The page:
In addition to the shielding of records from the three main branches of government, most state, county, and local agencies routinely flout the laws by refusing or not even responding to public records requests with little or no consequences.

But that doesn’t mean reporters and editors don’t keep trying. There is no lack of year-round focus from local media on the impenetrable veil of government secrecy in Massachusetts. Just last week, the Globe’s Todd Wallack was awarded the Scripps Howard Foundation’s first place prize for “Distinguished Service to the First Amendment.”

But he’s certainly not alone, as a look at any local media outlet will tell you. Rarely does a week go by in the Globe or Herald or any of the local papers either challenging a denial of records or putting the spotlight on misdoings based on documents successfully attained. Several years ago at CommonWealth, we started the “Full Disclosure” series, posting stories and public records ranging from ethics forms to court briefs in an effort to inform the public.

But the attention to that and many other media efforts has dropped off among readers. Is it because of complacency? Apathy? Satisfaction with government? The answer is probably all of the above. But one thing is clear, Sunshine Week for all its good intentions, is unlikely to bring the kind of rays that will burn anyone.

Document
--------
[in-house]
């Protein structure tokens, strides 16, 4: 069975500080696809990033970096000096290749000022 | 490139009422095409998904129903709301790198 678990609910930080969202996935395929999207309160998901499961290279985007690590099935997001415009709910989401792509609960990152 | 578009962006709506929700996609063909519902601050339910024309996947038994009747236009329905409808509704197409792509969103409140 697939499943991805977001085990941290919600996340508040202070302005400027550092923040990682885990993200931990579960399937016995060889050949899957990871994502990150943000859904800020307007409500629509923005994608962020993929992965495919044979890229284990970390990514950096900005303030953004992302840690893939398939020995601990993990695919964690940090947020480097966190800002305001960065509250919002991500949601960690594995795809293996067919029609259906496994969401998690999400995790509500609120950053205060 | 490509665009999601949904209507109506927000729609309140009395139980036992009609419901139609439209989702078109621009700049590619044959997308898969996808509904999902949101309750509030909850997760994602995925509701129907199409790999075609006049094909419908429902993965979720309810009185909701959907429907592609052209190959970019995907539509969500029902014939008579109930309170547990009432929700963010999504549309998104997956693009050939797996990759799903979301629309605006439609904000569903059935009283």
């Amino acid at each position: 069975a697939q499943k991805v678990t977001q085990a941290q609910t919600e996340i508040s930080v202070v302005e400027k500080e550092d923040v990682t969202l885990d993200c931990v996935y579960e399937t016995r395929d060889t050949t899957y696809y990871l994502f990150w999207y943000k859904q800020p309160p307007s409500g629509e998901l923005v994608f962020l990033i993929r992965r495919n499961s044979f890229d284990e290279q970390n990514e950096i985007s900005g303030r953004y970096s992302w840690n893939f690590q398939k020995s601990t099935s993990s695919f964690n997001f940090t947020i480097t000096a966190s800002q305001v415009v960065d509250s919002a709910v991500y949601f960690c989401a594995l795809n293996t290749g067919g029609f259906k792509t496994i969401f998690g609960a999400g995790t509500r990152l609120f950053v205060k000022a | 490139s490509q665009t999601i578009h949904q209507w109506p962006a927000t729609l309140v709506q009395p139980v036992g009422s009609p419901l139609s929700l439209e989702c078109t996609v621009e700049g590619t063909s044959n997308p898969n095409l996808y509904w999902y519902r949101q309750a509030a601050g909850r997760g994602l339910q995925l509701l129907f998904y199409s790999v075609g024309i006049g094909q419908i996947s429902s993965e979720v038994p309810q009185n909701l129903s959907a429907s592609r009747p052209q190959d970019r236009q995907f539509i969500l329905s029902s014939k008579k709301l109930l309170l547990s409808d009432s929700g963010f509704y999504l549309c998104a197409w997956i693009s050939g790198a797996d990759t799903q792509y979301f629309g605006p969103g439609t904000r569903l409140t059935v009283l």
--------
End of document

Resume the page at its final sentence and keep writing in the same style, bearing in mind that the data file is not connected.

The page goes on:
Gov. Charlie Baker will sign sweeping legislation this morning to address the opioid addiction crisis. (Boston Globe)

A Globe editorial pans House legislation regulating ride-hailing businesses like Uber and Lyft, calling its ban on the services picking up passengers at Logan Airport “embarrassing for a city that bills itself as a center of forward-thinking.”

The Massachusetts Hospital Association comes out against legalization of marijuana. (Boston Globe)

Jacquelyn Ryan and Lizbeth DeSelm, the first two openly transgender elected officials in Massachusetts, urge lawmakers to pass the transgender anti-discrimination legislation. (CommonWealth) The state’s two large teachers unions and associations representing school superintendents and school committees are all set to endorse legislation granting transgender individuals full rights in public accommodations. (Boston Globe)


The number of permits allowing people to carry concealed weapons is on the rise on the South Shore. (Patriot Ledger)

Organizers of the IndyCar race planned for Boston’s Seaport district this fall will start selling tickets this week even though they have yet to secure any needed city or state permits. (Boston Herald)

Lowell City Manager Kevin Murphy’s economic development plan heavily relies on tax breaks. (The Sun) Meanwhile, Lowell’s parking revenue has more than doubled in five years. (The Sun)

South Boston residents have been receiving mysterious “polling” calls asking their opinion of Mayor Marty Walsh’s decision to shorten the St. Patrick’s Day parade route. Parade organizers are threatening to sue over the issue. (Boston Herald)

Raymond Mariano of the Worcester Housing Authority said he is getting used to the political brushoff. (CommonWealth)